INTERVIEW: Smash Star Leslie Odom, Jr. Still Believes In Broadway
The award-winning actor tells all about the Broadway Concert at the Engeman Theatre, the new season of his NBC hit, and his hopes for his next Broadway gig.
THEATERMANIA: What do you have planned for the concert?
LESLIE ODOM, JR: I think that the best songs to sing are songs that you love, because you sing them with love when you love them. There's this Frank Wildhorn tune "Sarah" -- it's not a widely known tune, but it's my favorite song to sing. Maybe I will do some Sondheim or some Lieber and Stoller. I'm just showing up and having some fun.
TM: You have said that Sam Cooke, Donny Hathaway, and Marvin Gaye have taught you everything you know. Which of their songs best sums you up as a person?
LO: Donny Hathaway's "For All We Know" is the song that I've sung the longest. It is a beautiful song about living in the moment, and appreciating this very second. That is the song I did for my Rent audition. It was completely inappropriate too, since it has nothing to do with that show!
TM: What's going to be happening with Sam in the new season of Smash?
LO: All I can say is that Sam's relationship with Tom (played by Tony Award winner Christian Borle) is still going at the start of the season. I can imagine that whether or not they stay together or run into trouble, they're going to go through what all couples go through. I've been in a long-term relationship, and I'll tell you, it's never boring! People trying to merge their lives together always run into challenges.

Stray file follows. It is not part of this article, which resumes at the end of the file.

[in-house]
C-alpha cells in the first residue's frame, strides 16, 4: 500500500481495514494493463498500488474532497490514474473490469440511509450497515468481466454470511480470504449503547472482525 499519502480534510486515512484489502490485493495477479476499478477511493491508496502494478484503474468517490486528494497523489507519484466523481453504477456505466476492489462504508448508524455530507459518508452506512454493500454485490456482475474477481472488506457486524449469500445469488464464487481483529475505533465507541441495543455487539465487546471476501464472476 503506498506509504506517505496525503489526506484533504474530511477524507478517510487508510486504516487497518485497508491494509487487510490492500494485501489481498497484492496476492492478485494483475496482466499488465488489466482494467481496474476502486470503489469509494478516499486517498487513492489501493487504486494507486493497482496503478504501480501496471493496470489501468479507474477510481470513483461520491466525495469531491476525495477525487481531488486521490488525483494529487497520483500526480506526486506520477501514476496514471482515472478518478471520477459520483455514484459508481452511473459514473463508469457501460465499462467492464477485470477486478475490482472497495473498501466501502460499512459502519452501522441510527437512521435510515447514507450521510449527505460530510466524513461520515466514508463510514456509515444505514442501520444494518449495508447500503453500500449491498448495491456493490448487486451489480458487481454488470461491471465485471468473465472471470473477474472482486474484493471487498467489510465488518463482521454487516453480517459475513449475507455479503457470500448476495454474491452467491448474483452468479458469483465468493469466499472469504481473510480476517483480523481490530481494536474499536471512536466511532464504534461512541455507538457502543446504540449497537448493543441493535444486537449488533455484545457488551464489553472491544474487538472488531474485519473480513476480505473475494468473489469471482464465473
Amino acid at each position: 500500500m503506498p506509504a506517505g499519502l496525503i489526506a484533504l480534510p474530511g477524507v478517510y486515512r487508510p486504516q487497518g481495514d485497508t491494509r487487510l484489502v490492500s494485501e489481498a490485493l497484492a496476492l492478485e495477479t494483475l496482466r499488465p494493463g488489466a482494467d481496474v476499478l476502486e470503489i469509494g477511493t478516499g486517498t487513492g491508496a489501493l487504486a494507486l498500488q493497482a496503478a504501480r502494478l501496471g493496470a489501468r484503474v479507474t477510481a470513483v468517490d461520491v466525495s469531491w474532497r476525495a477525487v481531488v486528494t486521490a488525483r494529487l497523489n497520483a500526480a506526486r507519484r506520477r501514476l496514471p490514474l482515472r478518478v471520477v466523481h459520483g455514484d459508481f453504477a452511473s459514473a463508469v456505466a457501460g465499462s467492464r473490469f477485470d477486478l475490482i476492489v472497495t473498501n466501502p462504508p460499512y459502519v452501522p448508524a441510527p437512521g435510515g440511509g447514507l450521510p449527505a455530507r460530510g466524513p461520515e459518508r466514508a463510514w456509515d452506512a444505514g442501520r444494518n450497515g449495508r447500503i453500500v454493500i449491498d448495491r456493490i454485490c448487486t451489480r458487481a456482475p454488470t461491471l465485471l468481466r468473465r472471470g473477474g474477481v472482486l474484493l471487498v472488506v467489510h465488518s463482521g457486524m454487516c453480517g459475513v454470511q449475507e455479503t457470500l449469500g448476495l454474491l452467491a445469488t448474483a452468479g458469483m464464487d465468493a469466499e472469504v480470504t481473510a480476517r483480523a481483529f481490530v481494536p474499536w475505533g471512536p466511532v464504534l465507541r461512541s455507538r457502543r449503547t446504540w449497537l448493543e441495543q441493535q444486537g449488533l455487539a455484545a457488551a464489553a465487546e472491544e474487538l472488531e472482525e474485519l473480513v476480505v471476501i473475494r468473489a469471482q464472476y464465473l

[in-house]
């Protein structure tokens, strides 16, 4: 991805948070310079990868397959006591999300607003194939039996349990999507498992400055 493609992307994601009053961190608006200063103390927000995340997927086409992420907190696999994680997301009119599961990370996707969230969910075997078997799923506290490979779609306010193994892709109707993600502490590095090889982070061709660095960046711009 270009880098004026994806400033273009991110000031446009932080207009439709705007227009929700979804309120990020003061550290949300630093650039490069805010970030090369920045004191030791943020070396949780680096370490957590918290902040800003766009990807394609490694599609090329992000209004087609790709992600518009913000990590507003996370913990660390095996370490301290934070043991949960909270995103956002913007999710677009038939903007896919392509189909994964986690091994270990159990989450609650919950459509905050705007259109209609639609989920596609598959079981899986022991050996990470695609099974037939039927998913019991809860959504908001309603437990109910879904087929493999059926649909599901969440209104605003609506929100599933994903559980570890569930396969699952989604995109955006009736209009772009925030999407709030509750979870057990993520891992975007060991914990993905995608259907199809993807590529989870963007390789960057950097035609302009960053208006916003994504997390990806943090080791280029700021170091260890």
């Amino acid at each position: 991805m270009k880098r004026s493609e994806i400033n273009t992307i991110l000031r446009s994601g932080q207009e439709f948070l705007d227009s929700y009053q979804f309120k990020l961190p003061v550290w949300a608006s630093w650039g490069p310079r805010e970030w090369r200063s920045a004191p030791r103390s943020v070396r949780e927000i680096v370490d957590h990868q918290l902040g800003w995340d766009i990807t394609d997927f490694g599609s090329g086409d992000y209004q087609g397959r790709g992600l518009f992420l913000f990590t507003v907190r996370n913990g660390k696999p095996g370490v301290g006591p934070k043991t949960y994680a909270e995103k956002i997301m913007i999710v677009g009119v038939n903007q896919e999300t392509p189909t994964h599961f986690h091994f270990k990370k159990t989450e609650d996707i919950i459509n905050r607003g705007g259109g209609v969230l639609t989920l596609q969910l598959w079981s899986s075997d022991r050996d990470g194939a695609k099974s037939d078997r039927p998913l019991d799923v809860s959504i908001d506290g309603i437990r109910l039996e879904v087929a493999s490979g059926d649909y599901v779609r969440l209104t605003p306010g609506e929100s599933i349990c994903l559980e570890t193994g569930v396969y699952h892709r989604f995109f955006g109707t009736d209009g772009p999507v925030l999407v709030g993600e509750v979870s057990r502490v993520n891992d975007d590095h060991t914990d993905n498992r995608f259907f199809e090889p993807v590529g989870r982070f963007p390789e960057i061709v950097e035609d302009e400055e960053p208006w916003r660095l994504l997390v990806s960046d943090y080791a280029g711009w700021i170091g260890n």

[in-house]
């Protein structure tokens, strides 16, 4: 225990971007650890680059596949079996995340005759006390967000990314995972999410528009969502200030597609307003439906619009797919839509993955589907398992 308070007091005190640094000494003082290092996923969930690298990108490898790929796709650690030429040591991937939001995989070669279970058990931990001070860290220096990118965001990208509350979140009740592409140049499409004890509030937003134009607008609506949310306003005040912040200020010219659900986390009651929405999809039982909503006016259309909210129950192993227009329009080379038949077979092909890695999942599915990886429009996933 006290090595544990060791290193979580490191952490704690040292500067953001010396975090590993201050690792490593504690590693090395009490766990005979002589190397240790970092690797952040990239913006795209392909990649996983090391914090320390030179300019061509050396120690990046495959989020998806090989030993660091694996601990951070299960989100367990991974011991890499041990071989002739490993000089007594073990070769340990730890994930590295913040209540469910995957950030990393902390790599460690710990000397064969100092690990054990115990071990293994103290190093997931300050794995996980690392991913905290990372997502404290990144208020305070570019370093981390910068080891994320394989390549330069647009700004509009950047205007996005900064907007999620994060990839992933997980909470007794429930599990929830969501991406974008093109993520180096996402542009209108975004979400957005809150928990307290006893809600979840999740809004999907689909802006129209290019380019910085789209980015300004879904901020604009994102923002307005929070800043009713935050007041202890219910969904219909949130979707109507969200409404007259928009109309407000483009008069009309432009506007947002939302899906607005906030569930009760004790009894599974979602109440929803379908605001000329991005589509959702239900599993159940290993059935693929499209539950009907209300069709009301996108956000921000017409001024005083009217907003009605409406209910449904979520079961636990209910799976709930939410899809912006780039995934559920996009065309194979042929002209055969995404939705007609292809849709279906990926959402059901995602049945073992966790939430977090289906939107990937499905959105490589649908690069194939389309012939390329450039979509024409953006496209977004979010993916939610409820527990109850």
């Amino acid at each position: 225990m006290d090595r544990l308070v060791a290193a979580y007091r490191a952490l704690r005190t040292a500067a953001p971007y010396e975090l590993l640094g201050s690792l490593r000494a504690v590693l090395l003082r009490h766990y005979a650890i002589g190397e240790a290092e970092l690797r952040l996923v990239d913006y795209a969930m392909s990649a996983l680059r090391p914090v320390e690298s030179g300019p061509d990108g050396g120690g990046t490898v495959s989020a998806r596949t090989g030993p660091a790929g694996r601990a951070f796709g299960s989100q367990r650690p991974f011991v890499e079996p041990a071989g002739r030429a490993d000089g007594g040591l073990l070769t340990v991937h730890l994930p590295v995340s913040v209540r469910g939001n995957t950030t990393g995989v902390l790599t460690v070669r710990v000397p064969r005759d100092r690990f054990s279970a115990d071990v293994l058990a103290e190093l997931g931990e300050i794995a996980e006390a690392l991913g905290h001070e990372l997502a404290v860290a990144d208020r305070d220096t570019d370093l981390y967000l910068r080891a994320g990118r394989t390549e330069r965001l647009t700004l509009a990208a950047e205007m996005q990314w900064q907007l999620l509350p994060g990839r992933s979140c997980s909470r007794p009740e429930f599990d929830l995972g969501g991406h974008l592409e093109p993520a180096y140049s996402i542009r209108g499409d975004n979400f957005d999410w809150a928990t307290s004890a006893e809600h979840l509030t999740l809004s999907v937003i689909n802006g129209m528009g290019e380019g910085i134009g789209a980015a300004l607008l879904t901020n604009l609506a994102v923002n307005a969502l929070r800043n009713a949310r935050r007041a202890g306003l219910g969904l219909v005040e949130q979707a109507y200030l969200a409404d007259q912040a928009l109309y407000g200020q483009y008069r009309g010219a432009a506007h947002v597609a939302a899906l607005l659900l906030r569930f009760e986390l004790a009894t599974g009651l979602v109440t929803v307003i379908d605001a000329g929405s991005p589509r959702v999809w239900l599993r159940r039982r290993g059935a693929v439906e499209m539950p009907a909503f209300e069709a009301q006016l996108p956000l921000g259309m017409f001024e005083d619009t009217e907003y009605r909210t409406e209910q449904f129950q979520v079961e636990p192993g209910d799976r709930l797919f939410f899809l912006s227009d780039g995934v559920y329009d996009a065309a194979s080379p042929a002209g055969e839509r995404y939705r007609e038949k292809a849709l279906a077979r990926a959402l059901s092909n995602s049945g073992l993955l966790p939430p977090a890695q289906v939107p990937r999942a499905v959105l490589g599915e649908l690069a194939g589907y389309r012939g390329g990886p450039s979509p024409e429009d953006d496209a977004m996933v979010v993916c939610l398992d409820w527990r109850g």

TM: Is television your ideal genre?
LO: I wouldn't say that it's my ideal genre. It's a wonderful challenge and a blessing to work in television, but theater is really my first love and I feel most comfortable there. But I love television, and I will work in television as long as they'll have me.
TM How has being on the show changed your career?
LO: I have been doing television for the last decade, and nobody has stopped me on the street for the various guest spots and the recurring characters more than they have now that I'm on this show. It has put me in people's living rooms. It has been kind of a commercial of my talent, so people have an awareness of who I am. I don't know where this is going to lead me, but you can toil in obscurity for a long time in this business, and it's good to have people aware of you. I would love more and more for everybody on Smash to become marquee names because I promise that if you buy tickets to a Broadway show that we're in, we will deliver.
TM: Even though Leap of Faith had a short run, your performance stuck out so much that you were remembered at award time, including winning the Astaire Award. What was that experience like?
LO: It was very sweet, and it was a shock! I was also nominated for the Drama League Award, which was really wonderful and also bittersweet. By the time the award events came around, we were closed, and it was weird to be celebrating the hard work you put in and also not have a show that night.
TM: What did you learn from doing Leap of Faith?
LO: I had never put up a show from the ground up like that, so I fought to be in that room. It almost didn't work out scheduling-wise with Smash, but I fought because I wanted to have that original Broadway cast experience, and I wanted to see how that show got put together.
TM: It seems to be a trend at the moment to bring movies to the stage. What film would you like to see adapted for the stage?
LO: I just read that Spike Lee is trying to adapt Do the Right Thing. I would love to be a part of that, or even School Daze.
LO: I'm not a person who really cries in life, but when it comes to movies and shows, art makes me weep very fast. I'm a puddle on the floor at the end of some ridiculous movie. And oh gosh, with the Olympics, I could not watch somebody winning a gold medal without crying. It's pathetic! I'm on the treadmill at the gym watching the Olympics and crying. It's the saddest thing you have ever seen. That is what my fiancée would say to embarrass me!